Major international health policy and regulatory authorities have recognizedthe importance of the use of Patient Reported Outcome Measures (PROMs) in clinical research and, to an increasing extent, in clinical practice. Despite the proliferation of PROMs there are substantial challenges in interpreting their results. Users of PROM results -including clinicians, guideline developers and patients -often have no intuitive notion whether an apparent treatment effect is trivial in magnitude, small but important, moderate or large. To address this problem, researchers developed the concept of the minimal important difference (MID): the smallest change in an outcome, either positive or negative, that patients perceive as important. By the end of this talk, the audience will understand 1) what an MID is, 2) why the MID is important, 3) the common approaches used to establish an MID and their strengths and limitations.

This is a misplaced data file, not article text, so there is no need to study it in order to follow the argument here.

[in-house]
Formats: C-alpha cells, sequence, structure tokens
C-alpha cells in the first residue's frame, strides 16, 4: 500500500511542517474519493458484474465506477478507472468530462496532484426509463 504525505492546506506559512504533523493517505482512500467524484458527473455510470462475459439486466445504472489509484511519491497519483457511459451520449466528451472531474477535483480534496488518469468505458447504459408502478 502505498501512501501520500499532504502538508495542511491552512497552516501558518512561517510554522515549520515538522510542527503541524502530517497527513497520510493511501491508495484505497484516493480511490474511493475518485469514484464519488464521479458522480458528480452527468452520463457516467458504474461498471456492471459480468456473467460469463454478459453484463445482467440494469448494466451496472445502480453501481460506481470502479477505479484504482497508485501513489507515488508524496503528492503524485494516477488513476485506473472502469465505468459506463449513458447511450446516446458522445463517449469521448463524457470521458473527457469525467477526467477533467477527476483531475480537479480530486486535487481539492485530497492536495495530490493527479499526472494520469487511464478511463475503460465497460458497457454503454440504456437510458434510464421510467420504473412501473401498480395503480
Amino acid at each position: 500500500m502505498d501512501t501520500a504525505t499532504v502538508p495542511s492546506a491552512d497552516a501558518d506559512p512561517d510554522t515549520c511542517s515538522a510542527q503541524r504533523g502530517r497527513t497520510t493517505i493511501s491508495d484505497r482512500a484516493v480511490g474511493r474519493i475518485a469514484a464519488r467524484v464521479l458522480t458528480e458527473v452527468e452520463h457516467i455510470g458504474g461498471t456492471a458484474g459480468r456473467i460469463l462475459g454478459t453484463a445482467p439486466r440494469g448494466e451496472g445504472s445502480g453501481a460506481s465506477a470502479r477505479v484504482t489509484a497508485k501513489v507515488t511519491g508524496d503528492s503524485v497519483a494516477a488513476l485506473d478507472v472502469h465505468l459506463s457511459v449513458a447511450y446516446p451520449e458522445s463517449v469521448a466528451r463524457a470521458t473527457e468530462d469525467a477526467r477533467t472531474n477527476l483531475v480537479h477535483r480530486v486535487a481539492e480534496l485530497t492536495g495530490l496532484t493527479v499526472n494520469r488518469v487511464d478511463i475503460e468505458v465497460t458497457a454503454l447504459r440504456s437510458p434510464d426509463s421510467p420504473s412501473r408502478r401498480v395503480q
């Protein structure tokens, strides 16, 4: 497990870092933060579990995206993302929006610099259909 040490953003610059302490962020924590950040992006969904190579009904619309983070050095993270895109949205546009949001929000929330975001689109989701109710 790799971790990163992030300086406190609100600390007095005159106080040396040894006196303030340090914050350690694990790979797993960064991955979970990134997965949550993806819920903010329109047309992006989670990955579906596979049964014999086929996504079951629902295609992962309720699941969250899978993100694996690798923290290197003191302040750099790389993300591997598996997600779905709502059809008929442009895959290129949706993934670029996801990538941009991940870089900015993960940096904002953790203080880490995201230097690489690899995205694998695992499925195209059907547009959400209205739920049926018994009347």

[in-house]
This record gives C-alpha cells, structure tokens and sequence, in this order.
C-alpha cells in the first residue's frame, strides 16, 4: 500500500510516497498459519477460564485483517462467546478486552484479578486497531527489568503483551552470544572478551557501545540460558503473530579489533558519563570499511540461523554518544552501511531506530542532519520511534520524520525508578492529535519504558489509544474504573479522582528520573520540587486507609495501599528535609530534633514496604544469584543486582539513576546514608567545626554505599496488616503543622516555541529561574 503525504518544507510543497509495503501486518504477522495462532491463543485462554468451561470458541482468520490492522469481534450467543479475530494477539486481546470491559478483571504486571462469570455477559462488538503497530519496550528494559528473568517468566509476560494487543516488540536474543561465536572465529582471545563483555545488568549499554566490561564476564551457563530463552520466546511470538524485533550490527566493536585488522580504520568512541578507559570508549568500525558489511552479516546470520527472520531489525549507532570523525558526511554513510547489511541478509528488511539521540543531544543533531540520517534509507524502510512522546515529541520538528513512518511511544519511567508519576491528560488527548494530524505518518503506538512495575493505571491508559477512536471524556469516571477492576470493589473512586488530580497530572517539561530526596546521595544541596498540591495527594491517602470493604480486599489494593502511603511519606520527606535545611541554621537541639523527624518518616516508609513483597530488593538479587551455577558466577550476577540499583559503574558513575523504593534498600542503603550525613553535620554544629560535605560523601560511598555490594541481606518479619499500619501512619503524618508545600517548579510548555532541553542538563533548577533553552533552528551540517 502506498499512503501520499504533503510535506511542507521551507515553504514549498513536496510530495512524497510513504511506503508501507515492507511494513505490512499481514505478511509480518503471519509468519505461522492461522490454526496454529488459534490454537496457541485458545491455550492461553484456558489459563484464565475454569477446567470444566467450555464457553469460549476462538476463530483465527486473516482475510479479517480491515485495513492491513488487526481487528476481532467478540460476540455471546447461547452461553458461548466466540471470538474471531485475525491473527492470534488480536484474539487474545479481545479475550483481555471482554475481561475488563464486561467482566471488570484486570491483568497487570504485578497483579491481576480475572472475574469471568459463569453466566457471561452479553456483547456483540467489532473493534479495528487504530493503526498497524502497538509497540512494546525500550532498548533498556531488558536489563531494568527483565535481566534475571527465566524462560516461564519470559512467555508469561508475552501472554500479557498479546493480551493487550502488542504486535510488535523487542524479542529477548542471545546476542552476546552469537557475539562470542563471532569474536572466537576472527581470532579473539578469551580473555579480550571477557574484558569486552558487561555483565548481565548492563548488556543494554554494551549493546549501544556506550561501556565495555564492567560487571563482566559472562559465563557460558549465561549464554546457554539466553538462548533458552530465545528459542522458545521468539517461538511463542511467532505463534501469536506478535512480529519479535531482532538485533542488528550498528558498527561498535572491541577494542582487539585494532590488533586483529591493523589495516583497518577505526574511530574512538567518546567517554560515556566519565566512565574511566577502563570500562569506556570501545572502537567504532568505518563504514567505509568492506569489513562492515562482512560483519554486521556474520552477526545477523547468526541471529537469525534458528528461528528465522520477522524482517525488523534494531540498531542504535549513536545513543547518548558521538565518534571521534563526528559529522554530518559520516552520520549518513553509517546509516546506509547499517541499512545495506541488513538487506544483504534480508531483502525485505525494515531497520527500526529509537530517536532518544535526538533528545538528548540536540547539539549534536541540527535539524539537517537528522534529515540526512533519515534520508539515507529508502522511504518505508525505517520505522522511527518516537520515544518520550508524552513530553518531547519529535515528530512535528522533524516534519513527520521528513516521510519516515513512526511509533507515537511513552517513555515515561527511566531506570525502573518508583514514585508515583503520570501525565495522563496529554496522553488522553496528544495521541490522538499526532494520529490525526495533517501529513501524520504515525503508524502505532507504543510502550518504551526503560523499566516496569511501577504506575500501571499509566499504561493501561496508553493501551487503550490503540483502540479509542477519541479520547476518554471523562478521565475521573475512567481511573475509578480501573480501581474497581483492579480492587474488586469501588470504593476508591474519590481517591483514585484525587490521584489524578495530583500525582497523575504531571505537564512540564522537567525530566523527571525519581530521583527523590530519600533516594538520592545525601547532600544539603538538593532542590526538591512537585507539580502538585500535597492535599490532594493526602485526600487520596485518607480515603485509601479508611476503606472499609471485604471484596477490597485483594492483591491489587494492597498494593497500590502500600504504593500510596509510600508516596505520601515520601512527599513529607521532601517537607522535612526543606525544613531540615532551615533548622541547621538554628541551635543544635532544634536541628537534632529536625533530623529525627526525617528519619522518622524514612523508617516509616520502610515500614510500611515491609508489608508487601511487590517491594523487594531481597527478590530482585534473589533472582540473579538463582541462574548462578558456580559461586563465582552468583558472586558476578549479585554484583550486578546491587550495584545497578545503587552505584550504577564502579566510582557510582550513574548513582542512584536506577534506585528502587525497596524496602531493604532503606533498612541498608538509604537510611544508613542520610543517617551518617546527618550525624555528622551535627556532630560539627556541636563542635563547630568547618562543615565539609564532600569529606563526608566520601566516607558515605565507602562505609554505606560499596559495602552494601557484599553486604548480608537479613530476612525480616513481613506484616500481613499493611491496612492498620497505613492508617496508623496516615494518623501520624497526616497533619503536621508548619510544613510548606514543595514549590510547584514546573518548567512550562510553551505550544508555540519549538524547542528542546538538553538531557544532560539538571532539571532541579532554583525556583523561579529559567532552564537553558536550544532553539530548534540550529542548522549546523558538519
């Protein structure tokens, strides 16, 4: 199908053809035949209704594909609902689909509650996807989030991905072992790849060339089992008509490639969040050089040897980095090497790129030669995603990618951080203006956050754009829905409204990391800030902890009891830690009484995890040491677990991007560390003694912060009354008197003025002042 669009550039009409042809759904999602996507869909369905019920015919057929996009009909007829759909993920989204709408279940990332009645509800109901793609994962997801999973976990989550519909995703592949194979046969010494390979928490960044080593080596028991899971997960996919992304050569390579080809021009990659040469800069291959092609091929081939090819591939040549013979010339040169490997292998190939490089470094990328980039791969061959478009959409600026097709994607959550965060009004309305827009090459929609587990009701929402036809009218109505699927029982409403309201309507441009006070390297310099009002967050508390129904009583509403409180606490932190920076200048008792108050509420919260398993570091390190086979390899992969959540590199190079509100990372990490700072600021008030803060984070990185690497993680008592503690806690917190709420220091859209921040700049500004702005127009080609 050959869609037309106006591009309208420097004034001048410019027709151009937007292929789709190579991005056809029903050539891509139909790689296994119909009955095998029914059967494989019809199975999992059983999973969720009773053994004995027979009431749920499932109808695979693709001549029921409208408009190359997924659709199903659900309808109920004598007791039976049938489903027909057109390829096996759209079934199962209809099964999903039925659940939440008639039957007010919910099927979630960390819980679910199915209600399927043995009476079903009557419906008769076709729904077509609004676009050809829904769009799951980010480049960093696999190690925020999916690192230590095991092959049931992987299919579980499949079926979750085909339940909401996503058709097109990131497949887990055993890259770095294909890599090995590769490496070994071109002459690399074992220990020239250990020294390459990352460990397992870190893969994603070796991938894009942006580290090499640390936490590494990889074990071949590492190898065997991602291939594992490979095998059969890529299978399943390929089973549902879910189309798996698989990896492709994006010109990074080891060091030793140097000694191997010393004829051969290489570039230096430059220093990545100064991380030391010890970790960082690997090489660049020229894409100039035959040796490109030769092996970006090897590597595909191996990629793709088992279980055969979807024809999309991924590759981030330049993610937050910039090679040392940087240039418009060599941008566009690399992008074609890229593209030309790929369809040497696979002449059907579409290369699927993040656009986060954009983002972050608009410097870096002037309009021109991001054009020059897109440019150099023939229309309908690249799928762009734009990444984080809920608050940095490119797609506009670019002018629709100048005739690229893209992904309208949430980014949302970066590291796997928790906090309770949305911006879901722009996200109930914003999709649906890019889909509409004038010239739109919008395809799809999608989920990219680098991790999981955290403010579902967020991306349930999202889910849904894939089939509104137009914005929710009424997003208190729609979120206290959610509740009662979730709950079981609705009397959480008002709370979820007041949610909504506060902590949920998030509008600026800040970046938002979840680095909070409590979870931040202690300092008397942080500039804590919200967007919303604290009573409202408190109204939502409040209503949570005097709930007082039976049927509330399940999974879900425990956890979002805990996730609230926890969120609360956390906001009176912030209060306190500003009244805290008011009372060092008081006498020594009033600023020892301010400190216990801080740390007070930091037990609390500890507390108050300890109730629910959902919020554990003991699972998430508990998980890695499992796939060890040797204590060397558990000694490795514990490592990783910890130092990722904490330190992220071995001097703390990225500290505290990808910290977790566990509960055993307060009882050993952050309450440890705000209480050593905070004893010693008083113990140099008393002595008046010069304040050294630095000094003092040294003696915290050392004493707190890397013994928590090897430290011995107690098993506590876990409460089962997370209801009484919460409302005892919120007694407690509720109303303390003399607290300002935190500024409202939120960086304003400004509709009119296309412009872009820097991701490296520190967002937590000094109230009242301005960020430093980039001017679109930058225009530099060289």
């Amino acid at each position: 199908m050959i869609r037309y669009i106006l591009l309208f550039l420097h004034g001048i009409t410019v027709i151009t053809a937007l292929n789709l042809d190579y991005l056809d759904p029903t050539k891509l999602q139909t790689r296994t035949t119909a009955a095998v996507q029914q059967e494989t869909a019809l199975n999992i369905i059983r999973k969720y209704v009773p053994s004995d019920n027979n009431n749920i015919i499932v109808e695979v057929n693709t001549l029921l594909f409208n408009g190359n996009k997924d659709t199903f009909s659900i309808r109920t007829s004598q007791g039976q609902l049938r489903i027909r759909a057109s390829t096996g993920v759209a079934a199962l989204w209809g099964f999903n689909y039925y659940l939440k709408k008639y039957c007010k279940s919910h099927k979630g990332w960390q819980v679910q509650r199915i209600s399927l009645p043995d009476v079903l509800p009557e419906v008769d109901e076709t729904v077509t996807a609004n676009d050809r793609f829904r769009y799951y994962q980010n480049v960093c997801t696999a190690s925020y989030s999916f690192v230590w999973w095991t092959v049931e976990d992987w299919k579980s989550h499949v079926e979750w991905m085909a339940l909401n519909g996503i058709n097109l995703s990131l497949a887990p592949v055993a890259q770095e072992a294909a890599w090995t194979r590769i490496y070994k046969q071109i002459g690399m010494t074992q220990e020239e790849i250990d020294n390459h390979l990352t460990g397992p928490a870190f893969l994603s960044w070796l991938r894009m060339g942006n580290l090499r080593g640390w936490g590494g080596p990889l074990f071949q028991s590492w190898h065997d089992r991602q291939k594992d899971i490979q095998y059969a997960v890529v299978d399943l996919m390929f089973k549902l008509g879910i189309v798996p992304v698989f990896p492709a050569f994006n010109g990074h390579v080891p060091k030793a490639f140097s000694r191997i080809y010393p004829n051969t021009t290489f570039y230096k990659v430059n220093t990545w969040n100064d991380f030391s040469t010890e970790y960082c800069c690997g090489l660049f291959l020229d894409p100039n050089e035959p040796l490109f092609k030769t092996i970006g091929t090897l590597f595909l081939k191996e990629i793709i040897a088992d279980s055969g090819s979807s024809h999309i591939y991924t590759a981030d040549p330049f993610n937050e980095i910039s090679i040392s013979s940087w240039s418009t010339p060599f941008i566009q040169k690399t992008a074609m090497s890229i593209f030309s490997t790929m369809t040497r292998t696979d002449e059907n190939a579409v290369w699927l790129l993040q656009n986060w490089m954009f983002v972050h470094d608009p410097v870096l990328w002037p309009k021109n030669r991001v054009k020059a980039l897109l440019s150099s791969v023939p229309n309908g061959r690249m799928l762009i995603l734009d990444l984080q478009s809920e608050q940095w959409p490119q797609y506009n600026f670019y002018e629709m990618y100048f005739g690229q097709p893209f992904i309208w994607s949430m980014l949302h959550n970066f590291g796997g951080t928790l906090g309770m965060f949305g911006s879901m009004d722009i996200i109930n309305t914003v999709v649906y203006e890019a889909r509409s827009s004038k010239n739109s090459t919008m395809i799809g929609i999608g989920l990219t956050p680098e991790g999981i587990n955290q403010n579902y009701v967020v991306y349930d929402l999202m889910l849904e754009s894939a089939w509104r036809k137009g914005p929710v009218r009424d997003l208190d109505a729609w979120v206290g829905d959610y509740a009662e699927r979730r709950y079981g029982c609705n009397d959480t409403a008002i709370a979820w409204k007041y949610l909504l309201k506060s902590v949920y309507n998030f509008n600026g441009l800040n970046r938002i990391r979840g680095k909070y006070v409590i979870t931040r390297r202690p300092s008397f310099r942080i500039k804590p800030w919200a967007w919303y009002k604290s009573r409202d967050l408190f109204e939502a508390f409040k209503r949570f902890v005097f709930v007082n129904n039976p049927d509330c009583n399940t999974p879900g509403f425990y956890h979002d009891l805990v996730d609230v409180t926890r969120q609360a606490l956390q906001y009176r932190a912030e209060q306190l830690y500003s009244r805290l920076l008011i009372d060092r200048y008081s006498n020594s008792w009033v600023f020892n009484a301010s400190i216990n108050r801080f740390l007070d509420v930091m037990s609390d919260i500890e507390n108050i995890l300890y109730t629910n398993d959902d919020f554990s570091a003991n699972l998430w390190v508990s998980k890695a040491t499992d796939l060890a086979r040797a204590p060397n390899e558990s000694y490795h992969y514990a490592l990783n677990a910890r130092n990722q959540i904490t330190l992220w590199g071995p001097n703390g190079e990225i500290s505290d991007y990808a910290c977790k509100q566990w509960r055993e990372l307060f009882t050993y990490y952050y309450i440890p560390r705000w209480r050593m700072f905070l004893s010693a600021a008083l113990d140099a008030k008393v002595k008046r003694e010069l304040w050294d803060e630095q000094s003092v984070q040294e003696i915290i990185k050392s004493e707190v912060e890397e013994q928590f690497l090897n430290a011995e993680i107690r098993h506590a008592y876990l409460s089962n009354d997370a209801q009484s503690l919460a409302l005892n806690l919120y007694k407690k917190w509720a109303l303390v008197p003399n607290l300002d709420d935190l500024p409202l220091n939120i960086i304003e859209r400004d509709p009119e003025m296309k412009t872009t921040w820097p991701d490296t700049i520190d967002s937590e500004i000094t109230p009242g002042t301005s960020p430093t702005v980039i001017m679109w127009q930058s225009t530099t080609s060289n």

Dr. Voineskos is an Associate Professor in the Division of Plastic Surgery and an Investigator at the Li Ka Shing Knowledge Institute at the University of Toronto. He completed his plastic surgery residency training at McMaster University, Canada.